Rethinking the warm fuzzies of the manger scene
I used to look at a Christmas Nativity scene with sentimentality. Often those scenes are staged or framed to produce warm, fuzzy feelings in response to the serenity of the baby Jesus lying in the manger. But in these days of worldwide pandemic I look at them and recognize suffering.
I was formerly a campus minister and once I took a group of students on a guided homeless ministry nighttime walking tour of downtown Toronto. Our experienced guide had ministered to Toronto’s homeless for years. He exposed us to the harsh realities people who were homeless faced.
One, among many, lessons I learned that night was where people who were homeless tend to sleep. Someone who is homeless often sleeps in places that aren’t designed to be beds, for example by the front doorsteps, on a park bench, in a car.
That experience made me look at the Nativity scene with new eyes. Our culture has domesticated the biblical story so much that we are no longer shocked by what we see or read. The baby Jesus was sleeping in a manger, a box meant to store animal feed, not to hold babies. Jesus slept where babies were not supposed to sleep. It was a symbol of homelessness.
I know recent biblical scholarship is debating whether "no room at the inn" was a mistranslation of "no room in the guest room" and whether it was an indoor stable inside a private home, which was apparently typical back then. So did Mary give birth in a home surrounded by relatives and friends rather than alone in an outdoor stable as we typically imagine it?
Still, it begs huge questions for me. Why wouldn’t they offer the more comfortable guest room to a young mother in labour and move others to other parts of the house? And if there are many friends and relatives around, why wouldn’t they take turns to hold the baby, or lay Him in a proper bed rather than the manger, even if the stable was inside the house? Surely that is not normal.
Regardless, seeing baby Jesus in a feeding box should not fill us with warm sentimentality. The sight of homeless people sleeping on the streets should not do that to us either. Rather it should make us sad and mad. Sad at the suffering of others and mad that we live in a world where this is happening, and happening often. So often, in fact, that we may have become numbed to it. Have we become numbed to baby Jesus’ (and Mary’s) suffering?
We often reduce Jesus’ sufferings to His torture and crucifixion on the cross. But maybe we should start recognizing that Jesus’ sufferings already began at birth.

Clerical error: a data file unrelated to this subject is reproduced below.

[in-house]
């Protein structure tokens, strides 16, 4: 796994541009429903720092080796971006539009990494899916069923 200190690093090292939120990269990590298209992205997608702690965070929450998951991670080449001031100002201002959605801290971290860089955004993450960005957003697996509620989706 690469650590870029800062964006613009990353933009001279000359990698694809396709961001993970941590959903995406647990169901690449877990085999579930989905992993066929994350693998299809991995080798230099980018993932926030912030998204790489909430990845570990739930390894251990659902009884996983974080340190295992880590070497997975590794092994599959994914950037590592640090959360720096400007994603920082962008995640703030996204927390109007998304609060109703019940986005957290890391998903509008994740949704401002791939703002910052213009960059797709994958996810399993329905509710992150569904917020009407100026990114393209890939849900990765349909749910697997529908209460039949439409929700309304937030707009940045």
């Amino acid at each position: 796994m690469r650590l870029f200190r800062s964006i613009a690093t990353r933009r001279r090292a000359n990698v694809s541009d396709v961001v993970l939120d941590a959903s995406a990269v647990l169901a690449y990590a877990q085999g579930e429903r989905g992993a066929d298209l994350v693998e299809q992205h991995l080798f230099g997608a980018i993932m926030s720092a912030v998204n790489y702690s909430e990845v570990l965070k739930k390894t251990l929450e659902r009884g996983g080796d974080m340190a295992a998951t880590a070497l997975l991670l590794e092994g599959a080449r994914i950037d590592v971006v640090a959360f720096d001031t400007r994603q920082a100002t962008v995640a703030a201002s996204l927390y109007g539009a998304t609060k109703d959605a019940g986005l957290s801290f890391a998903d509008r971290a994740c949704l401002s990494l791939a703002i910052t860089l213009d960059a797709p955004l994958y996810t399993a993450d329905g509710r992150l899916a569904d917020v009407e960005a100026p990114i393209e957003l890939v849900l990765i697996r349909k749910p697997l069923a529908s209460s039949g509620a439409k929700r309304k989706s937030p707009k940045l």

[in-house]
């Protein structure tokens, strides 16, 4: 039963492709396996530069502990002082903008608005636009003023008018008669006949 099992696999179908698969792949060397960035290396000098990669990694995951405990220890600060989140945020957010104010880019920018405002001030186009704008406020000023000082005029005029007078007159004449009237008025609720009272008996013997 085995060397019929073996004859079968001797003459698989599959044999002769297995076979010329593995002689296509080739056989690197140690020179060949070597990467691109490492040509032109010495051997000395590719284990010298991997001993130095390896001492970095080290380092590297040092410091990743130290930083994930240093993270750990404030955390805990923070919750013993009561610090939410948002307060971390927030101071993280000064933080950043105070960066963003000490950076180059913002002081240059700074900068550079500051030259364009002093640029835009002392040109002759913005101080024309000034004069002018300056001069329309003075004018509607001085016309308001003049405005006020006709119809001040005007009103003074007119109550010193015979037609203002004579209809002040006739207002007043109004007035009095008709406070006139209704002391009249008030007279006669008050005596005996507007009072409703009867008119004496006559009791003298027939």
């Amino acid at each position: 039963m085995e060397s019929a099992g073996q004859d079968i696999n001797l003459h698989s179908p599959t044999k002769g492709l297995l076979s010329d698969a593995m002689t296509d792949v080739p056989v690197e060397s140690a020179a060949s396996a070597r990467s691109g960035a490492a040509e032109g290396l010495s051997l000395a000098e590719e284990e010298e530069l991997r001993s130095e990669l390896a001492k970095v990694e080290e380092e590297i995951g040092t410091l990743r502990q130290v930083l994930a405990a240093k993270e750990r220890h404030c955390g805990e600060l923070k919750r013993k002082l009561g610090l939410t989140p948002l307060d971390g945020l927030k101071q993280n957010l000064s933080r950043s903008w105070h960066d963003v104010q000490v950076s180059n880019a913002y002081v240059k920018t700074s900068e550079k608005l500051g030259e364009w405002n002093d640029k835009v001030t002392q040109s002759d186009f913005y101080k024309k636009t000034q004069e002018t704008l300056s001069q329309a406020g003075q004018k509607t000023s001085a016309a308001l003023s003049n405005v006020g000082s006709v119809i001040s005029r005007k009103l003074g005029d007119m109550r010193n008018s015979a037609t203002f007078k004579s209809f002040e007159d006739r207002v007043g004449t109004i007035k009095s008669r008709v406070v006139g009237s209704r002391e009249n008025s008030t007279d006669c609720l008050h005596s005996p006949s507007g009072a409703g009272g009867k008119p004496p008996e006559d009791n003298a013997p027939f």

Theologian Marva Dawn makes an insightful complaint about this in Morning by Morning: Daily Meditations from the Writings of Marva J. Dawn (Eerdmans, 2001).
We have put the comma in the wrong place in the Apostles’ Creed. We often say, "Born of the virgin Mary, He suffered under Pontius Pilate, was crucified, died and was buried."
Rather we should say, "Born of the virgin Mary, He suffered, under Pontius Pilate was crucified, died and was buried."
Do you notice the immense difference it makes? Jesus didn’t suffer only under Pontius Pilate. He suffered from the very beginning. … Jesus suffered when He was born and laid in a manger.
Jesus not only came to suffer on the cross. He came to suffer His entire human life. Jesus suffered the Pharisees’ opposition. He suffered His disciples’ failures. He suffered the crowds and their demands. He suffered the Romans’ oppression. He suffered the loss of equality with God when He came in human flesh (Philippians 2:6). God, in Jesus, suffered.
Here is a "God with us" (Matthew 1:23), a God who knows intimately the world’s homelessness, oppression and suffering.
Here is a God who leaves the power and comforts of heaven behind for the vulnerability of a helpless, homeless newborn in a manger.
Here is a God willing to suffer a lifetime to right the wrongs of the world, "To proclaim good news for the poor, freedom for the prisoners, recovery of sight for the blind, to set the oppressed free, to proclaim the year of the Lord’s favour" (Luke 4:18–19).
Here is a God willing to do whatever it takes to bring salvation to the world, even death on a cross.